Company car: petrol, diesel, hybrid or electric car?

Business drivers are faced with a wider choice of powertrains than ever. Here's how to decide which should drive your next company car...

Mazda 6 long-term review petrol station

Choosing the right type of engine or motor for your company car has never been more complicated. It used to be a choice between petrols and diesels, with the outside chance of a hybrid. And for most drivers, the CO2-based taxation system meant a diesel was invariably the best choice.

Now the decision is much tougher. Electric vehicles (EVs) are the new stars of the company car park, with tempting tax rates as well as range and performance that would have been science fiction a decade ago.

What's more, the number of hybrids ­– especially plug-in hybrids – has exploded in recent years.

Which is best for company car drivers?

We asked Nissan UK’s experts to respond to the top queries from fleet managers and company car drivers about going electric

Electric vehicles

Even if you are not convinced by EVs, you owe it to your bank balance to at least consider one. That's because an electric vehicle is by far the most tax-efficient company car around.

Zero-emission vehicles are taxed at 0% in 2020/21, 1% in 2021/22, and 2% in 2022/23. These come-and-get-me tax rates won't be around forever – in the longer term HMRC will need to make sure it doesn't lose revenue as electric cars take a bigger portion of the market.

But for the next few years, a high-performance electric car costs less in benefit-in-kind tax than a small hatchback with an internal combustion engine.

Pros
·   Super-low tax rates for the next few years
·   Many EVs now have real-world ranges of over 200 miles
·   Cheap running costs for private miles, so long as you can recharge at home

Cons
·   Supply is limited
·   The right EV may not be within your leasing budget
·   Long journeys are more straightforward with a diesel, petrol, or hybrid

Skoda Superb Estate iV plug-in hybrid long-term plugging in.

Hybrid cars

There's an ever-growing choice of hybrids. Some are so called 'self-charging', although this is a little misleading – they recapture energy that would otherwise be wasted, rather than generating electricity from thin air.

For a company car driver, plug-in hybrids (PHEVs) are more attractive from a tax perspective, as they generally have lower CO2 emissions than self-charging hybrids and so fit in a lower tax band.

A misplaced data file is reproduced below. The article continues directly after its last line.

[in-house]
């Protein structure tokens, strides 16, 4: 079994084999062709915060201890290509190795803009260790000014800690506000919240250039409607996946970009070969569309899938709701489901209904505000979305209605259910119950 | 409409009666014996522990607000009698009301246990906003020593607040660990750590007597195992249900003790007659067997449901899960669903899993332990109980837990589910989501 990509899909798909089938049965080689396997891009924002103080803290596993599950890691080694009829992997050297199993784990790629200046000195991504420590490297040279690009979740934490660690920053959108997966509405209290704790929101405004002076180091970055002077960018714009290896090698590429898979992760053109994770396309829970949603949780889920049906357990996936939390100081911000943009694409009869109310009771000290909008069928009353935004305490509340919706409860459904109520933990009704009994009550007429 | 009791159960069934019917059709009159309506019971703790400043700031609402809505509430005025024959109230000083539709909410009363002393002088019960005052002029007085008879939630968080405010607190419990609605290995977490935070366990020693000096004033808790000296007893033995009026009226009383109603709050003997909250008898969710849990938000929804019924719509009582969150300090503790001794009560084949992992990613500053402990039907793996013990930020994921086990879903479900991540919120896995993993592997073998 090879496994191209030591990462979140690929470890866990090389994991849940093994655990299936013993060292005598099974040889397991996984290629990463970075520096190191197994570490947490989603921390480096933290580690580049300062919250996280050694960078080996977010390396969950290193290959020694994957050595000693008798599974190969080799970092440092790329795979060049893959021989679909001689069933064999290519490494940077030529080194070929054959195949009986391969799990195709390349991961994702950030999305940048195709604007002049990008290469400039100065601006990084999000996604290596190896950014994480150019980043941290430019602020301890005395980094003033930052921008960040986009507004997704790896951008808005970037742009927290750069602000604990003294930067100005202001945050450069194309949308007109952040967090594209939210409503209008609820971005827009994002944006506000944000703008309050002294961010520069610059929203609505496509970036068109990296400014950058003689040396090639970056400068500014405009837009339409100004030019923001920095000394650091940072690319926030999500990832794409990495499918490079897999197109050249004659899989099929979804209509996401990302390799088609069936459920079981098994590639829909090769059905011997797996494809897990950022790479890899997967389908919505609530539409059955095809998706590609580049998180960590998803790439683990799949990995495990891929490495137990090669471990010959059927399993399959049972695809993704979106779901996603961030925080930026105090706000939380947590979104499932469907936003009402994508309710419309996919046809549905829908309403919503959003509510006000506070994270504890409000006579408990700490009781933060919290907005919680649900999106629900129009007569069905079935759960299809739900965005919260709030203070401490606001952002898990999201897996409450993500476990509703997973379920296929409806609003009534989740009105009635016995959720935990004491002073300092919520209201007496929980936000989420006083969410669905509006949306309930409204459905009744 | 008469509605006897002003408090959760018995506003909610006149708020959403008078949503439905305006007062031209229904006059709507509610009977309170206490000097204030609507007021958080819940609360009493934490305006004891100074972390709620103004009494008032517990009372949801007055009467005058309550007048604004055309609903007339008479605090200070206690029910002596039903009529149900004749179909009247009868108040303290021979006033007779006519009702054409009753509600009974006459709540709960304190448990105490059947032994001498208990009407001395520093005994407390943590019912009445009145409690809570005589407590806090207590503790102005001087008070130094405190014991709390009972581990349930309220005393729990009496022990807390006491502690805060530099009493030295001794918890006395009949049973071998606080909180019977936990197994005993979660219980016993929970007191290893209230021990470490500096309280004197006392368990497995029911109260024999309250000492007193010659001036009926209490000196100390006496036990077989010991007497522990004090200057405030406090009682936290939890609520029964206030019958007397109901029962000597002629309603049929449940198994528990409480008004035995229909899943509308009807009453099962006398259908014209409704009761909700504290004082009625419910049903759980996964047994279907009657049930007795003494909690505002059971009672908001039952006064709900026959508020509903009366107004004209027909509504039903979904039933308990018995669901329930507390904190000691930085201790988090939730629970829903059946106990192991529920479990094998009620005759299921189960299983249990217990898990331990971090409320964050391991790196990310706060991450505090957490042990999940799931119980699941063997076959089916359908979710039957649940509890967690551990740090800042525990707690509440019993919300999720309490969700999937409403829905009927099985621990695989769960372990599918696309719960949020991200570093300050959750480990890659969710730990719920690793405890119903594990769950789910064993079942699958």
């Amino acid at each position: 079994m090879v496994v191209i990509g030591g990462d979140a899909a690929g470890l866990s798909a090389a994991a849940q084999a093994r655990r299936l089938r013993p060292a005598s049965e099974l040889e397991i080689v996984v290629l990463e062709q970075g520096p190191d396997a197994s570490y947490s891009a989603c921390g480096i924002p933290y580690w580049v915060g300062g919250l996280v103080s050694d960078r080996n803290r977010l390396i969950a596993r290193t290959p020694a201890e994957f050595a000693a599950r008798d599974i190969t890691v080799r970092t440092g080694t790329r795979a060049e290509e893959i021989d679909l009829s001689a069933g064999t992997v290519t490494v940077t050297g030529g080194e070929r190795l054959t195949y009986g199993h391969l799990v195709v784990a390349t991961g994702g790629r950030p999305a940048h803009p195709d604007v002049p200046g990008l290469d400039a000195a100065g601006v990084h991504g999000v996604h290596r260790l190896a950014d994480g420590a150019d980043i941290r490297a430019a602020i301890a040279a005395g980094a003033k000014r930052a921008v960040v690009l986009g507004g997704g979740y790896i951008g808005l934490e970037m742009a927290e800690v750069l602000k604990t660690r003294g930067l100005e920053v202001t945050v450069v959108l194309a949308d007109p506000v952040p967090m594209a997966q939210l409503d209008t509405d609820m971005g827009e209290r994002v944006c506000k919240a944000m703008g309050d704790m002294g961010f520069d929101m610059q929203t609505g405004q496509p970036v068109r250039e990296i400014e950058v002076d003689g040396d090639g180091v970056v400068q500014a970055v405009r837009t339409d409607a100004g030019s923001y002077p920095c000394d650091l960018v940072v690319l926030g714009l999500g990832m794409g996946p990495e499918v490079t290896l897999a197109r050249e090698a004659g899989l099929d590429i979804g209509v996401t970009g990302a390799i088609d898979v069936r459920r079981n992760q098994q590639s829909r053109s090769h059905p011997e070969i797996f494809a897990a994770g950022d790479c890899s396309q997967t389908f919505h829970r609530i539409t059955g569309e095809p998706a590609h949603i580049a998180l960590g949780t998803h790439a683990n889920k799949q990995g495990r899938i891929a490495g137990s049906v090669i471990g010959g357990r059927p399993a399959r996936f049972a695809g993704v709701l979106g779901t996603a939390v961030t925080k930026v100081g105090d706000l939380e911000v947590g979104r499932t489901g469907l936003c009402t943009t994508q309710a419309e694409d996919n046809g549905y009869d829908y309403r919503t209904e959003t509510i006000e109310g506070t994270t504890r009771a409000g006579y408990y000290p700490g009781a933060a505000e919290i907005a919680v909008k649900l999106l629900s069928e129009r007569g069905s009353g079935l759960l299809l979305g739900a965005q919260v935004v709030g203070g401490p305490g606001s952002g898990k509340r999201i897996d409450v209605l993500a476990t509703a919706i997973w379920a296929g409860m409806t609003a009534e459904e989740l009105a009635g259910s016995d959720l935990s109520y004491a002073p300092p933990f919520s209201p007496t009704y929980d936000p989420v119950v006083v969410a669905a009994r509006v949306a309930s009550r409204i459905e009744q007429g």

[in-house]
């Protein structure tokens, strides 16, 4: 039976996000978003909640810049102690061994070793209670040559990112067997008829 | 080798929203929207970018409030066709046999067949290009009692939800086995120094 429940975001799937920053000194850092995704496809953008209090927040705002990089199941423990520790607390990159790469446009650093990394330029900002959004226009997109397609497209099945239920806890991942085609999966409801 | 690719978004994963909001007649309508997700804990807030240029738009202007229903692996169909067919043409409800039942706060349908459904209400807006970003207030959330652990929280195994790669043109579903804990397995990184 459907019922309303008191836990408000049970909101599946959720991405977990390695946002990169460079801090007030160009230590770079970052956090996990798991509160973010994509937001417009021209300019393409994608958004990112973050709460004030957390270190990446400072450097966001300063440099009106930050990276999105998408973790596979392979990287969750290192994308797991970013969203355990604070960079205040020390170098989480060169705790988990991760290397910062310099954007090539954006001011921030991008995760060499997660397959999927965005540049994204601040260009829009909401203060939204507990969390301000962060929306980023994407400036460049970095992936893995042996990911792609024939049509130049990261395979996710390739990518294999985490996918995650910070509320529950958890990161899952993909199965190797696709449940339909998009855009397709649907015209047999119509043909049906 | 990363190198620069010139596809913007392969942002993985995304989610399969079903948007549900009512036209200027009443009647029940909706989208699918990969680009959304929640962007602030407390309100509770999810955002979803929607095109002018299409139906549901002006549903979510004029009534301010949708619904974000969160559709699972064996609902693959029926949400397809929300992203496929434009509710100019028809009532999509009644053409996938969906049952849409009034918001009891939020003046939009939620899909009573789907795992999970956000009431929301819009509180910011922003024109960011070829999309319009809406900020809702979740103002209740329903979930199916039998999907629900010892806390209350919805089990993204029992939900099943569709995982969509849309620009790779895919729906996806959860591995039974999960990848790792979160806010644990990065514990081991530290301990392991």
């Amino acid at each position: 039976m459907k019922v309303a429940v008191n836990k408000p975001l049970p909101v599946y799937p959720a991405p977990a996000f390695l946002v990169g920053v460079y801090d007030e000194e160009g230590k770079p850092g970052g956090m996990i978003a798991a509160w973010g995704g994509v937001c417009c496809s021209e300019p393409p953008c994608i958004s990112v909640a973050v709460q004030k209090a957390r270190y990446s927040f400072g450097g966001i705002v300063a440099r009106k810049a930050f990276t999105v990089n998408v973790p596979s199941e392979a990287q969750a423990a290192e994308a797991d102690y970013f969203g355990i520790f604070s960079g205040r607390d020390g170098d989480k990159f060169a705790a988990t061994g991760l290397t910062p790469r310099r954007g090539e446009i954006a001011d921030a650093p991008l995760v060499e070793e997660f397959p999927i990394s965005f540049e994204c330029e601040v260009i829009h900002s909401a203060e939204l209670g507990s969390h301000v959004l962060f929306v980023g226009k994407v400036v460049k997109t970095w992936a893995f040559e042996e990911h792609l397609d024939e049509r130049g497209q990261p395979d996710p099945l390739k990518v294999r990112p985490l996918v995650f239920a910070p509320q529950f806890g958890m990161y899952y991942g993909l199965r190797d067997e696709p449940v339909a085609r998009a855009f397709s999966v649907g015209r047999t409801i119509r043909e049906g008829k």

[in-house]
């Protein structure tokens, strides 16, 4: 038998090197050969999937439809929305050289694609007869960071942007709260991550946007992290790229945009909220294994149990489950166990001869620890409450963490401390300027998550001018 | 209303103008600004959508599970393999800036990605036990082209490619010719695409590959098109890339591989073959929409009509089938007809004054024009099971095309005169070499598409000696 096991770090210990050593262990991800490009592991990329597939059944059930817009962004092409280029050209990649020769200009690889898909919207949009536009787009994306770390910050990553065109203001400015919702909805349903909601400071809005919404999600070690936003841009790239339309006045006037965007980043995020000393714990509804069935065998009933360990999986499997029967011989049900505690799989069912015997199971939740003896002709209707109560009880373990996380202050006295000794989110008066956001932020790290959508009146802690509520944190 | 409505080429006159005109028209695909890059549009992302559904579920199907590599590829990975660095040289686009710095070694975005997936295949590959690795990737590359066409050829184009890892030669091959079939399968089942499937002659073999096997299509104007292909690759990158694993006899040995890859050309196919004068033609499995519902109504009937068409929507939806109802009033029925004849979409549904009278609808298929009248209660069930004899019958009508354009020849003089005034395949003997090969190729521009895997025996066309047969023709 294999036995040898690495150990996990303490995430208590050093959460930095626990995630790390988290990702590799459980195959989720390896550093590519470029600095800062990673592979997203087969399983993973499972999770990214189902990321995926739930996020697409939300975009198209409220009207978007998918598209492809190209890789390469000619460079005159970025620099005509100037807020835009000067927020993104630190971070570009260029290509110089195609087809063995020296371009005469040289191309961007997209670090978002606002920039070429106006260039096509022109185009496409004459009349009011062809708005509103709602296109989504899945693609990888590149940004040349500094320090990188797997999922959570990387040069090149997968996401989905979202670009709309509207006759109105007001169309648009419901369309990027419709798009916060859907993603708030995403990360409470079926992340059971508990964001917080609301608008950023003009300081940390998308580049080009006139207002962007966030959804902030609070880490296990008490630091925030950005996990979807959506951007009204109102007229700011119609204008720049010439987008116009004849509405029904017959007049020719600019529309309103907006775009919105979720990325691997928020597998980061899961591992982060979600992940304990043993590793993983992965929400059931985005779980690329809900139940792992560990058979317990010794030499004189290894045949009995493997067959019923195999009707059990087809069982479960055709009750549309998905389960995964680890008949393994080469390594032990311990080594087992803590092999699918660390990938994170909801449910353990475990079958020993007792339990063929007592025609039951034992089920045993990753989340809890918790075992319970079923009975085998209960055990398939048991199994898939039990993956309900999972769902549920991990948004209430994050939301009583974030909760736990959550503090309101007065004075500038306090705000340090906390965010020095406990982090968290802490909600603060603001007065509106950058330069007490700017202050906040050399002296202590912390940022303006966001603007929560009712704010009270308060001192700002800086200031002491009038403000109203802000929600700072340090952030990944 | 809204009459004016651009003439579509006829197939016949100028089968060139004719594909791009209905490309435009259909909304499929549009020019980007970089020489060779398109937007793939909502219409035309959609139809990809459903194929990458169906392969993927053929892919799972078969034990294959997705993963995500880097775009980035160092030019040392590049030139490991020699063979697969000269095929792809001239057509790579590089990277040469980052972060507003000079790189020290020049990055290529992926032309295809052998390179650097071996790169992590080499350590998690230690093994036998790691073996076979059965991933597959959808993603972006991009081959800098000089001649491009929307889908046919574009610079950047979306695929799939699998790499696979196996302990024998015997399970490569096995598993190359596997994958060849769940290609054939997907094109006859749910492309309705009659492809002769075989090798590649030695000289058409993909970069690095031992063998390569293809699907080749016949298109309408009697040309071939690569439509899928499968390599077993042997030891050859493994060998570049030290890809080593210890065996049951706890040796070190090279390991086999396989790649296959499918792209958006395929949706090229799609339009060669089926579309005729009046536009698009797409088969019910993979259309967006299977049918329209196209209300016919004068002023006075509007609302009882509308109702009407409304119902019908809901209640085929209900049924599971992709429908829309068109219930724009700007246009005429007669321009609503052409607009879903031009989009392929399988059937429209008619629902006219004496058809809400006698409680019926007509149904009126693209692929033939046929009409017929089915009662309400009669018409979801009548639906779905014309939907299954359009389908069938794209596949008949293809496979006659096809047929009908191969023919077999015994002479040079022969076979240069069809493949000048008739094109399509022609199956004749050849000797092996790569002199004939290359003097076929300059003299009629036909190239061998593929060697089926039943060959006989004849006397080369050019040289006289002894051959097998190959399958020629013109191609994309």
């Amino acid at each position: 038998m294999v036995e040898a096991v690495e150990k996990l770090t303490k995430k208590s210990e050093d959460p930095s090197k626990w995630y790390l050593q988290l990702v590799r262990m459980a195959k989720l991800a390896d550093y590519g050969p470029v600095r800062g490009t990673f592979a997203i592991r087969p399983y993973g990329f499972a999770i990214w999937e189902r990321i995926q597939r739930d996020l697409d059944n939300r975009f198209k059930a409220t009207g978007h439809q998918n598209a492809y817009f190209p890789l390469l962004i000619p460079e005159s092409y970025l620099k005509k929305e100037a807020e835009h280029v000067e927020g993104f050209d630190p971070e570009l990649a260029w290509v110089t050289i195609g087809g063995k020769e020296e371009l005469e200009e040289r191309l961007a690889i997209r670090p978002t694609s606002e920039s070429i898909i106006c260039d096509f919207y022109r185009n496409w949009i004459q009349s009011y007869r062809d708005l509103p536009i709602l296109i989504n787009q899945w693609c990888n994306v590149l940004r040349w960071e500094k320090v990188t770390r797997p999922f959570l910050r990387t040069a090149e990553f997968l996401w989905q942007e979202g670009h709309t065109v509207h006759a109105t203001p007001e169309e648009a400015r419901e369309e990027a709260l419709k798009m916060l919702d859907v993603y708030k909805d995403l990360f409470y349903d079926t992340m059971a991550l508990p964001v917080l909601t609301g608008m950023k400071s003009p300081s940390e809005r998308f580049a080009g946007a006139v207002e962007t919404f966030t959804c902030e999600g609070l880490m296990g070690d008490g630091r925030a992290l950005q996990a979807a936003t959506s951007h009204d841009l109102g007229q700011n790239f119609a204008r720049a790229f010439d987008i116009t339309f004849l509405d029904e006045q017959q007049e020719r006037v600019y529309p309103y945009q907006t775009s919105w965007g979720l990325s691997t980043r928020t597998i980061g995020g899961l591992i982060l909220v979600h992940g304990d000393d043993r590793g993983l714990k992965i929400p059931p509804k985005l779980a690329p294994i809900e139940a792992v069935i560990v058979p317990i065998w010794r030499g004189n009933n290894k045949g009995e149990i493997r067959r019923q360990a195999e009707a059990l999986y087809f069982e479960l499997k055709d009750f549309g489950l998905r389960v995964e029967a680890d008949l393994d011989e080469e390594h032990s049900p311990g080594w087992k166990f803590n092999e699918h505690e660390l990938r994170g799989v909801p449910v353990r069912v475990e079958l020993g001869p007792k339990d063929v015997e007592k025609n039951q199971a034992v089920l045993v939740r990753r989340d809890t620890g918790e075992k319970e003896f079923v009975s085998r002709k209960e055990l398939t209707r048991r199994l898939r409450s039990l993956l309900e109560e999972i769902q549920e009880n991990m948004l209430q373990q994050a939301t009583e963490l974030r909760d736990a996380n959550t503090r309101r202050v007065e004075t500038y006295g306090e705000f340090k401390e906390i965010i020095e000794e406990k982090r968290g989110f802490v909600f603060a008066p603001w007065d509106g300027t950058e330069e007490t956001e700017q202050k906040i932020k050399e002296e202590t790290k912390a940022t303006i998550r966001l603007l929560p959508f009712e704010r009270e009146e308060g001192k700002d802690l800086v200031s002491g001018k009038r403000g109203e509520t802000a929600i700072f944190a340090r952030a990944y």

Pros
·   PHEVs in particular have low tax bills
·   No range anxiety
·   A convenient stepping stone from a petrol or diesel to a full EV

Cons
·   PHEVs need frequent recharging to keep running costs low
·   Not in the same league as an EV for tax savings
·   Hybrids often lose boot space compared with the equivalent petrol or diesel model

Petrol or diesel or electric or hybrid?

Diesels

Once the default choice for company car drivers, diesel cars still have their place. While the emissions scandal known as Dieselgate may have terminally damaged diesel's reputation, modern diesels are required to meet the tough RDE2 emissions standard, intended to guard against any further cheating. Today's diesels are cleaner than ever, and ideally suited to high-mileage use.

Pros
·   RDE2-compliant diesels no longer attract the 4% tax surcharge levied on other diesel cars
·   As a rule, a diesel will be more economical than a hybrid on a long journey
·   Lower CO2 emissions than the equivalent petrol

Cons
·   Higher tax banding than an EV or PHEV
·   Even the cleanest diesel does more to harm air quality than an EV
·   Diesel particulate filters can clog if mostly used for short journeys

Mazda 6 long-term review petrol station

Petrol

As diesel has declined, so petrol sales have risen. But unless an EV or hybrid is beyond your leasing budget, and you only drive short distances, it's hard to find a USP for petrol-powered company cars.

Pros
·   Modern, small-capacity turbocharged petrols deliver reasonable economy
·   No range anxiety, and rapid refuelling
·   Better suited to urban driving than a diesel

Cons
·   Highest CO2 emissions of major powertrain types
·   Less fuel-efficient than a diesel on a long journey
·   High BIK bills relative to the car's price

Conclusion

The company car landscape has changed rapidly over the past couple of years. An EV or a PHEV will make the most tax-efficient company car, although the best diesels are still fine all-rounders, especially for high-mileage drivers.


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